Go behind the scenes with England cricket hero Stuart Broad MBE...
The day before
The day before is all about getting mentally ready and then switching off entirely. So in the morning I’ll get up, get ready, have some breakfast and join the team for a light bat and bowl at the ground.
We’ll warm up and go to the nets where the top four bowlers will bowl at the top four batsmen for half an hour.
I go out to the middle of the pitch, visualise myself bowling from both ends and walk around imagining the crowd and try and picture the roaring or booing. Then I bowl balls to the wicket keeper so the next day when I have the ball in my hand, I feel like I’ve done it a million times before. It’s a strategy I’ve done religiously for five years now.
We’ll do a bit of fielding as a team just to get a feel for the ground and the different seats. For us, it’s important to get the dimensions of our surroundings because each place is different.
We’ll head back to the changing room and get any last minute treatment. I’ve had a sore knee in the past so I’ll get my quads rubbed to take some pressure off my knee.
Food will get put on for us at the ground. It’ll generally be a chicken dish or pasta: quite healthy and carb heavy because we’ll be fuelling up for the next day.
We’ll have the rest of the day off. For me, it’s usually golf because I don’t want to be sitting around thinking about the game. Emotionally I can make myself really nervous and tired if I stew over it but with golf, I’m thinking about an entirely different game. It’s not physically demanding and the day can go quite quickly.
I’ll get back to the hotel room; shower, change and I’ll be straight back out. I don’t like to lie on my bed too much the day before a game because I find it stiffens up my back and won’t do me any good.
I’ll go out with the boys for dinner. There are usually six or seven of us who grab a table and have dinner and if my girlfriend’s down then I’ll have something with her. I’ll have some protein and a sweet potato or carbohydrates to set up for the next day.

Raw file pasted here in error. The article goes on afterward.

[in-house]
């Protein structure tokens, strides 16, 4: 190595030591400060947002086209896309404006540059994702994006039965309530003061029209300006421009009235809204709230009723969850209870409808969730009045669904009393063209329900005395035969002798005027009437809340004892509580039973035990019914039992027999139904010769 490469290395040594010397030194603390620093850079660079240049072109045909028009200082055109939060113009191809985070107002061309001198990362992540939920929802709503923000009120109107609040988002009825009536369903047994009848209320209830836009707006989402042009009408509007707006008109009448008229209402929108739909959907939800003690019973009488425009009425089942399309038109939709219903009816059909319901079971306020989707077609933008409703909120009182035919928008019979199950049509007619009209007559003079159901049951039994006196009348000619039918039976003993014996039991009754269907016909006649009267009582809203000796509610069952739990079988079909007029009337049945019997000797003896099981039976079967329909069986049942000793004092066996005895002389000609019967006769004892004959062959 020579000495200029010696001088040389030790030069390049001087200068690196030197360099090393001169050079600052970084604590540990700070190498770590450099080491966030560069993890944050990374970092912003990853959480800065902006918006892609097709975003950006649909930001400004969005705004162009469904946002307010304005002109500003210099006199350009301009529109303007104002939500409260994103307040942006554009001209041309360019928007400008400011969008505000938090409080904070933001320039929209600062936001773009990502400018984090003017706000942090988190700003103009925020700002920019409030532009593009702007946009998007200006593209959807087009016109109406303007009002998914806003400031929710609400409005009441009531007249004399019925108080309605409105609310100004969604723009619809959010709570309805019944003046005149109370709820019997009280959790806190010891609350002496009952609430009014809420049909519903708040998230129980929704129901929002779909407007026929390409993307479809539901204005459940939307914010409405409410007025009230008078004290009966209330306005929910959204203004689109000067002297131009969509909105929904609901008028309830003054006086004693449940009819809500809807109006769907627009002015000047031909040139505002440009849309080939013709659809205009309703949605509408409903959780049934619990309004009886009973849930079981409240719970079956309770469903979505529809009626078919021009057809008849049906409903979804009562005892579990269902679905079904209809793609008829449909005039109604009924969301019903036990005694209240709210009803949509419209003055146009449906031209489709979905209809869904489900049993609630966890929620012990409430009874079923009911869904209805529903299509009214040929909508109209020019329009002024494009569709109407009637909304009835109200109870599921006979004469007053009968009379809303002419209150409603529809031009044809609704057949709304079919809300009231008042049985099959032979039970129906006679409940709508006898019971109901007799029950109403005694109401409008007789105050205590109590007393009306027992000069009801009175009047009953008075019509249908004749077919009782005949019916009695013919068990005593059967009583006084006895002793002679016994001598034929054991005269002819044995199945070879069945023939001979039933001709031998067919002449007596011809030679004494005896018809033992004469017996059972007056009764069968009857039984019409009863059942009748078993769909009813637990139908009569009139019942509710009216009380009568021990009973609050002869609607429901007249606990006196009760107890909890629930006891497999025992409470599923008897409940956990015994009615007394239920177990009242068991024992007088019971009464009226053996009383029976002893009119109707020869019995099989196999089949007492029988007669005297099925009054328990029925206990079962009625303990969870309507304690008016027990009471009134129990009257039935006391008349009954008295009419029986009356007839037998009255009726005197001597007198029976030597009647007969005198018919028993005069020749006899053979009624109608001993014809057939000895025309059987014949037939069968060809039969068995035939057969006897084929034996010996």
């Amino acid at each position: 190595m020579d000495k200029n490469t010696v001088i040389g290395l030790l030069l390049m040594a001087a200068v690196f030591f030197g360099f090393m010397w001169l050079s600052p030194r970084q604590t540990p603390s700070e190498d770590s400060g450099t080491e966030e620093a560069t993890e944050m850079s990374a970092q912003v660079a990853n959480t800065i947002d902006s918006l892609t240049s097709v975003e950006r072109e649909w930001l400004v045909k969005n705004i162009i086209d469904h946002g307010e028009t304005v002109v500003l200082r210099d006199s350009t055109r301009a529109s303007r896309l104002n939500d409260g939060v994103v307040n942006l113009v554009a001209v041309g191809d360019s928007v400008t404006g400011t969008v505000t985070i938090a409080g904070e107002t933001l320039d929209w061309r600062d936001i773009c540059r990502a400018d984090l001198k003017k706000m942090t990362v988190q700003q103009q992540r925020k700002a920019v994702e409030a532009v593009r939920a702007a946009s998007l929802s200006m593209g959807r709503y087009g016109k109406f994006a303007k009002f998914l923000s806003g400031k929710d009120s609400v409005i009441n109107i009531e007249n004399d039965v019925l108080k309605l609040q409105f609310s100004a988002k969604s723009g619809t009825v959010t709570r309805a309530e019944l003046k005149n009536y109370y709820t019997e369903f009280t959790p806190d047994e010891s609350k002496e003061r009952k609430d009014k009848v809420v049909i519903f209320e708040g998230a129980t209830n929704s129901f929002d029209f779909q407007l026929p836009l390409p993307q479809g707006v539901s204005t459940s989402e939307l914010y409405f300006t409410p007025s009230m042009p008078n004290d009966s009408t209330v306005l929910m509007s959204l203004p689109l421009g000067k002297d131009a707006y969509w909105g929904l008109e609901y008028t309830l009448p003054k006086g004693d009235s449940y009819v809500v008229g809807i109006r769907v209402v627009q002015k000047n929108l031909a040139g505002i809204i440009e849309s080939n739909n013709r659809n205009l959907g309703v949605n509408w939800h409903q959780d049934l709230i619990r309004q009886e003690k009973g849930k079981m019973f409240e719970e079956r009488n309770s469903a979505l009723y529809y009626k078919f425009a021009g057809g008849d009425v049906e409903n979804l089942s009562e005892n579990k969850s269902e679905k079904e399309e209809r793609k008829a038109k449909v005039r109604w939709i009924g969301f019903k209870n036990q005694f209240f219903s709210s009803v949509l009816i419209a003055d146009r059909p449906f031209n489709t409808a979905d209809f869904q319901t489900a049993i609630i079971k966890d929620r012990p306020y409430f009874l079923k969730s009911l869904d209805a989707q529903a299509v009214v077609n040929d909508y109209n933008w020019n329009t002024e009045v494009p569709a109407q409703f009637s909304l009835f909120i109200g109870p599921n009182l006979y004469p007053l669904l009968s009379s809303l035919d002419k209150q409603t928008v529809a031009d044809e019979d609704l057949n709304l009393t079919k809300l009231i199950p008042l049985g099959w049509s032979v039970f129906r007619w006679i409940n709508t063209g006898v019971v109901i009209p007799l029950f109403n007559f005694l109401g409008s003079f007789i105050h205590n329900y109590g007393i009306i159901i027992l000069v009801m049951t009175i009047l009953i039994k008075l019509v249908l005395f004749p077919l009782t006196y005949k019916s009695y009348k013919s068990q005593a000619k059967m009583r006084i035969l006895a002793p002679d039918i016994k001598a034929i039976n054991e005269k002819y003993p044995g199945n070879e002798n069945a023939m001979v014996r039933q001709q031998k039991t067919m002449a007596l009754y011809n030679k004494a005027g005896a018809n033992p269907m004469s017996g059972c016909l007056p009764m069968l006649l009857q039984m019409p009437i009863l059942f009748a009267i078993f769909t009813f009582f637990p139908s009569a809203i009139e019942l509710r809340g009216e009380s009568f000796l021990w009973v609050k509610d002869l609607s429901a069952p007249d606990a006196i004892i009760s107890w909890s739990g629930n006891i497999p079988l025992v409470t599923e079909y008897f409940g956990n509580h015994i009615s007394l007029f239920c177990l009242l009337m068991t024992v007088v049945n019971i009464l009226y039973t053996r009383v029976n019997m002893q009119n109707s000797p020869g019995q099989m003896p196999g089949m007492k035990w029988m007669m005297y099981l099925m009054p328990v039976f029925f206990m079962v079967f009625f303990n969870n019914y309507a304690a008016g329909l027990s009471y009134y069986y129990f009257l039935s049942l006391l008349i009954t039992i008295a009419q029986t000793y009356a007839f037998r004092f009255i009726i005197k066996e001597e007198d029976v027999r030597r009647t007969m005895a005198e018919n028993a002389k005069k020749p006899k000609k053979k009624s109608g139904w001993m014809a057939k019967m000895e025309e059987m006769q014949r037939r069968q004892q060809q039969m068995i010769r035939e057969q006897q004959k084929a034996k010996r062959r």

I’ll get back to my room and put on a box set because if I put on a movie, it’ll take too long to finish. Right now I’m finishing Sons Of Anarchy so I’ll watch an episode or two of that.
It’s lights out at 10.30 so I get enough rest for the next day.
I wake up to James Bay’s Hold Back The River. Embarrassingly at the GQ awards I was stood next to him and my girlfriend told him that he was my alarm; it was so cringe but he thought it was really cool. It’s just a relaxing song and I’ve never liked being woken up quickly so I’ll roll around before getting in the shower.
I’ll go down to breakfast and I’ll always have the same thing – poached eggs and baked beans on brown toast. I’ll make sure I have some Dioralyte to hydrate because we loose a lot of fluid out there.
Straight after breakfast the team bus will arrive and we’ll make our way to the ground. If it’s a long drive to the ground – like it is in Dubai where it took an hour – then I’ll watch some box sets or watch something on my phone to zone out.
We all have our own routines we like to follow that will make us feel more comfortable. For me I’ll hang my match clothing in the same way – my cap on the left peg, my match shirt next to it, trousers on the next peg and then my training kit down. Then I’ll get my legs taped; generally it’s my left because I get a lot of impact on that.
I don’t like to get my emotions up too quickly because I want to peak when the game starts around 11am. At this point I’m just relaxed, chatting with the boys but if I’m quiet and insular it means I’m really nervous.
I like running over the boundary rope when I first get on the field because I like that intensity of feeling like I’m running at the game with all I have.